“I’ve always felt that Acme is doing its job when the artists who are in our studios and houses don’t have to think about how those studios or houses are run or managed. Because I believe very strongly that what the artists need to think about, and want to think about, is developing their work and I think it’s a measure of success when we don’t have to have a conversation with artists about how we’re managing their property. We should be taking care of that and they shouldn’t have to think about that.”
Jonathan Harvey OBE
It is with great sadness that we announce the death of our Co-Founder and former Chief Executive, Jonathan Harvey OBE, on 4 September 2023 at the age of 74.
A staunch advocate for helping artists be artists, Jonathan’s unwavering belief in the fundamental importance of support at the level of production was integral in shaping Acme’s trajectory over the past 50 years and, most importantly, affordable studio provision in London and beyond.
Jonathan always put the individual artist first. He believed that by virtue of supporting and trusting them, artists would create things and relationships “that you could not have imagined, and you could not prescribe.”
His trust in artists and conviction that Acme had a responsibility not to demand anything of them informs our work to this day, as we continue to respond to the challenges of creating affordable workspace in London.
Having founded Acme with David Panton in 1972, Jonathan’s impact in making Acme a self-supporting organisation remains evident across our projects and activities. His belief in the importance of permanency, security and longevity are still key tenets of Acme’s organisational ethos as we look beyond our 50th anniversary.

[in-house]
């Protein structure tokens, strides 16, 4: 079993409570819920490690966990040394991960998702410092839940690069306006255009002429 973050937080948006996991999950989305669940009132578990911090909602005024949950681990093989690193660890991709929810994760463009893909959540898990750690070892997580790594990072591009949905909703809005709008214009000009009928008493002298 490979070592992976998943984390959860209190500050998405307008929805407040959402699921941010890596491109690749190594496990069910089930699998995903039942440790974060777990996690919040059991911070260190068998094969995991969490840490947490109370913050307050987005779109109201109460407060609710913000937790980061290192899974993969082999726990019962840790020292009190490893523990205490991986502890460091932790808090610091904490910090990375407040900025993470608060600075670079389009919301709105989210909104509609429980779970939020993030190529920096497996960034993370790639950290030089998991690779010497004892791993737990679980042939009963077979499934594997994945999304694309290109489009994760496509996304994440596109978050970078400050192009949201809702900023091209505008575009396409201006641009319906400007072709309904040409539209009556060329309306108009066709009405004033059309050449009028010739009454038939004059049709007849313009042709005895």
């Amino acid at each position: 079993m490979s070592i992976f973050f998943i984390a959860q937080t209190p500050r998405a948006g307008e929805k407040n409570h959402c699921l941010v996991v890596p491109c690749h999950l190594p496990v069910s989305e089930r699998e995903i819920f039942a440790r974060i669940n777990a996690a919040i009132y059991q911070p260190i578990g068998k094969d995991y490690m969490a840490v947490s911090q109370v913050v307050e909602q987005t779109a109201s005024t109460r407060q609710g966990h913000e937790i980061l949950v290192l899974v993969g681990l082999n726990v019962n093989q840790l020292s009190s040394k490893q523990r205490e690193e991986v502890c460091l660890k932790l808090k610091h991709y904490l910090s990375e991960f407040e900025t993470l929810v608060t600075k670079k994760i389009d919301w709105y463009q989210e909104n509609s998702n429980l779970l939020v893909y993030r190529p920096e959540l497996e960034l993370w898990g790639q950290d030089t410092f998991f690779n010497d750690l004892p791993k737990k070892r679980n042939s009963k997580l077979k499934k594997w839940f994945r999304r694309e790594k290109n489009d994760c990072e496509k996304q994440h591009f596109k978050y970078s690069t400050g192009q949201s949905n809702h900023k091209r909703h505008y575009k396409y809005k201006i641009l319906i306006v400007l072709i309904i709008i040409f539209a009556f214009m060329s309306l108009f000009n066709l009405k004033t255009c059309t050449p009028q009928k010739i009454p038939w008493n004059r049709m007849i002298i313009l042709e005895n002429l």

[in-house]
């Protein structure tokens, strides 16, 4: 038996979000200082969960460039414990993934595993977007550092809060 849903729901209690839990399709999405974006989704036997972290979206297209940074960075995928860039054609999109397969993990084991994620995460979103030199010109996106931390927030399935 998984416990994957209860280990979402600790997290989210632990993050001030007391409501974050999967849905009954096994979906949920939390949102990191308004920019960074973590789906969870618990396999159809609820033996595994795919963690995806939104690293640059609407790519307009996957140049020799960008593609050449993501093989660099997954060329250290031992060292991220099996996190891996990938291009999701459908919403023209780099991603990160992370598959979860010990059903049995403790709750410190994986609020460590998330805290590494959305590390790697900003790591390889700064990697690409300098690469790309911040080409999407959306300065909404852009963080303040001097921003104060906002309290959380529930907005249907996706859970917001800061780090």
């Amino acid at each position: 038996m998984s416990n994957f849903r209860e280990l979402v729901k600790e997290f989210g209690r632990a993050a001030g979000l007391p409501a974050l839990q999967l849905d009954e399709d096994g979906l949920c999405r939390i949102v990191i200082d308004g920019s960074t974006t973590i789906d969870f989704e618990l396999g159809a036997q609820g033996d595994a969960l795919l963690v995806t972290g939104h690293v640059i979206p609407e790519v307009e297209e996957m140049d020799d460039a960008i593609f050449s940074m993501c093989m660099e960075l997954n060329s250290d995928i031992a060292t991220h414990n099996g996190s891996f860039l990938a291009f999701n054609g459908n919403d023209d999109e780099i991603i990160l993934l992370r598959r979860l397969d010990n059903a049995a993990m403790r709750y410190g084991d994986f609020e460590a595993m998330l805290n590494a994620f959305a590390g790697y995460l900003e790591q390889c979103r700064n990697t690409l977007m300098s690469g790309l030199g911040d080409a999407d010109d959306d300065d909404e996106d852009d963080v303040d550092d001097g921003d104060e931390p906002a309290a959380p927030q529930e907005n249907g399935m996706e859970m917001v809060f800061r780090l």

For many years at Acme’s helm, Jonathan and David continued to explore and exploit new ways of securing affordable space for artists, from short-life houses to recycling ‘dinosaurs’ - redundant commercial and industrial buildings, often on an extremely large scale. They utilised everything from a church to a meat pie factory, a hotel to a foundry, a Cornish net loft, an abattoir, and a fridge.
With permanency the only way to secure affordable space for artists in the long term, Jonathan led two successful National Lottery bids in 1997 and 2005, enabling Acme’s purchase of two buildings and, consequently, to finance and purchase a third. Jonathan and David’s advocacy resulted in increasing governmental recognition of the worth of artist communities, reflected in a newfound desire for commercial developers to embed affordable workspace within newbuild residential developments, with spectacular results.
Jonathan co-founded and ran the Acme Gallery (1976-81) in Covent Garden, an independent exhibition space which established a significant reputation for its uncompromising approach to the presentation of installation and performance work, including seminal shows by Anne Bean, Stuart Brisley and Stephen Cripps.
His vision for the gallery as an artist-centred extension of Acme’s work as a housing association was “utterly consistent with our role as being a service organisation for artists.” Under Jonathan’s leadership, the space provided a blank canvas for artists to work through their ideas in a public setting, displaying the work “in a way that created as direct a confrontation as possible between the public and the artist, without interpreting it.”
Jonathan led on the pioneering Knowledge Transfer Partnership (KTP) between Acme and Central Saint Martins, the first of its kind awarded with a specific focus on the visual arts.
This resulted in the Associate Studio Programme in collaboration with Central Saint Martins and Double Agents, a new studio building built to Acme specifications, High House studios (2013), and the Studios for Artists: Concepts and Concrete publication (2015), edited by Jonathan alongside Graham Ellard.
Jonathan’s immeasurable contributions to the provision of affordable studio space for artists have been celebrated by Acme with the Jonathan Harvey Studio Award (2016-2019) for early career artists and, more recently, the ongoing Jonathan Harvey Tenant Award (2022-). Currently in its second edition, the award recognises Acme artist tenants who have made a long-term commitment to their arts practice.